Ft. Bragg Won’t Let RBB Feed Homeless Vets

Justin Griffith writes that the higher ups at Ft. Bragg are refusing to allow us to collect canned goods at this weekend’s Rock Beyond Belief event to help feed homeless veterans. They’re using a policy that forbids “fundraising” on the base to do so, but applying it inconsistently:

This means that the evangelicals surely had to follow this law too, right? Of course not.

They were permitted to raise funds (in the form of cash!) for months on post. They raised $54,000 in tithing at every chapel on post – there are several. That is a colossal fundraising effort, repeatedly violating the regulation – at multiple locations on post.

They spent the money on radio commercials (over $5K) and newspapers ($5K) and sandwiches, face paint, transportation and hotel rooms for their guests, etc. It represents institutionalized violations of the ethics code that they claim applies to their own event. The cleverest among you may notice that the entire point of their event was to convert as many people as possible to Christianity – a membership drive is an understatement. People should be in a massive amount of trouble for this!

Because there are loopholes that allow the chaplains to do what no one else can do. And to this day, Griffith’s atheist group is not allowed to meet on the base, they have to meet off the base. It’s just another example to show why Rock Beyond Belief and the larger movement on behalf of atheists in the military is so important.

And how myopic of the base commanders. Do they really want to take a stand against helping homeless vets? A huge number of the homeless are vets. The collection of food will go on, but it must go on at the afterparty at the hotel rather than at the event itself.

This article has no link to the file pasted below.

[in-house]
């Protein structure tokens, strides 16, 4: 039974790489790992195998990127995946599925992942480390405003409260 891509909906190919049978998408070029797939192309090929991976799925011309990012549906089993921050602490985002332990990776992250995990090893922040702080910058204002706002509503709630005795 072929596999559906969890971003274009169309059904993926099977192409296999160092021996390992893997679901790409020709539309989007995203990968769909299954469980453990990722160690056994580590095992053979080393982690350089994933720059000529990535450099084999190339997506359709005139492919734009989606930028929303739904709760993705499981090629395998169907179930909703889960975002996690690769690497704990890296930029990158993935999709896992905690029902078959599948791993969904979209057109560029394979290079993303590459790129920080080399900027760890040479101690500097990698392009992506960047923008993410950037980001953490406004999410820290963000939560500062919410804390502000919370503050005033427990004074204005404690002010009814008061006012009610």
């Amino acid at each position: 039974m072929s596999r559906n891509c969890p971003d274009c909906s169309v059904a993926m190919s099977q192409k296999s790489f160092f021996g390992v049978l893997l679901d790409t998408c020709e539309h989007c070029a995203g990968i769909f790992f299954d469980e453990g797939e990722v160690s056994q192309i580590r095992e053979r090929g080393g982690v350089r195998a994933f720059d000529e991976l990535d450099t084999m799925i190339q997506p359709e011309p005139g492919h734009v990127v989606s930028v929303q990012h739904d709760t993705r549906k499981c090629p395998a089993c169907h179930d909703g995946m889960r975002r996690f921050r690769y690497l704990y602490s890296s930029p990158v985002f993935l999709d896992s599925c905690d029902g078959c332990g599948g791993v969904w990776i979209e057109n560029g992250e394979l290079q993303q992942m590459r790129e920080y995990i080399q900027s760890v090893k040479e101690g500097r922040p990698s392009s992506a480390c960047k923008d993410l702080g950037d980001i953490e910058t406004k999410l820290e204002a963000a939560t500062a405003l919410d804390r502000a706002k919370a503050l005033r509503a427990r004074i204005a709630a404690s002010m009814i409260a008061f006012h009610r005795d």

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  • And how myopic of the base commanders. Do they really want to take a stand against helping homeless vets? A huge number of the homeless are vets.

    That’s just collateral damage. It’s a small price to pay to stick it to those…those…those you know whats.

  • Chris A

    Well you know, it starts with some canned goods, offered with good intentions, next it is sandwiches and soup, and soon they start wandering into affluent suburbs, and lose the ability to survive in the wild. It is for their own good, really.


  • garnetstar

    What if the canned goods collection point is set up right outside the gate of Fort Bragg? Everyone could drive up, leave their contribution on the last bit of off-base land, then drive in.

    Serving soldiers could leave the base, buy some goods, drop them at the collection point, and go back onto the base.

    Just to rub their noses in it.

  • fastlane

    Are you sure that the regs disallow any fundraising, as you imply here? (I haven’t checked.) If the rule only applies to ‘special events’ or something like that, the higher ups might be technically within the rules, even though I agree it makes them look like total assholes.

  • greg1466

    I’m sure they’d be quick to point out the charitable acts of religions as a sign of their benefit to society. Convenient when you don’t allow non-religious people to perform charitable acts.

  • Ed:

    I’m thinking that you need to tell the local veteran’s groups about the “fundraising” thing and let THEM pressure the brAsshats until they crumble like the cowardly dickwads that they are. You can bet your ass that somewhere in the chain of command there’s a KKKristianist who is doing everything he can to make this event a failure. Along those lines, you also need to alert the local news media and the local chapter of the ACLU (unless you’ve done so already.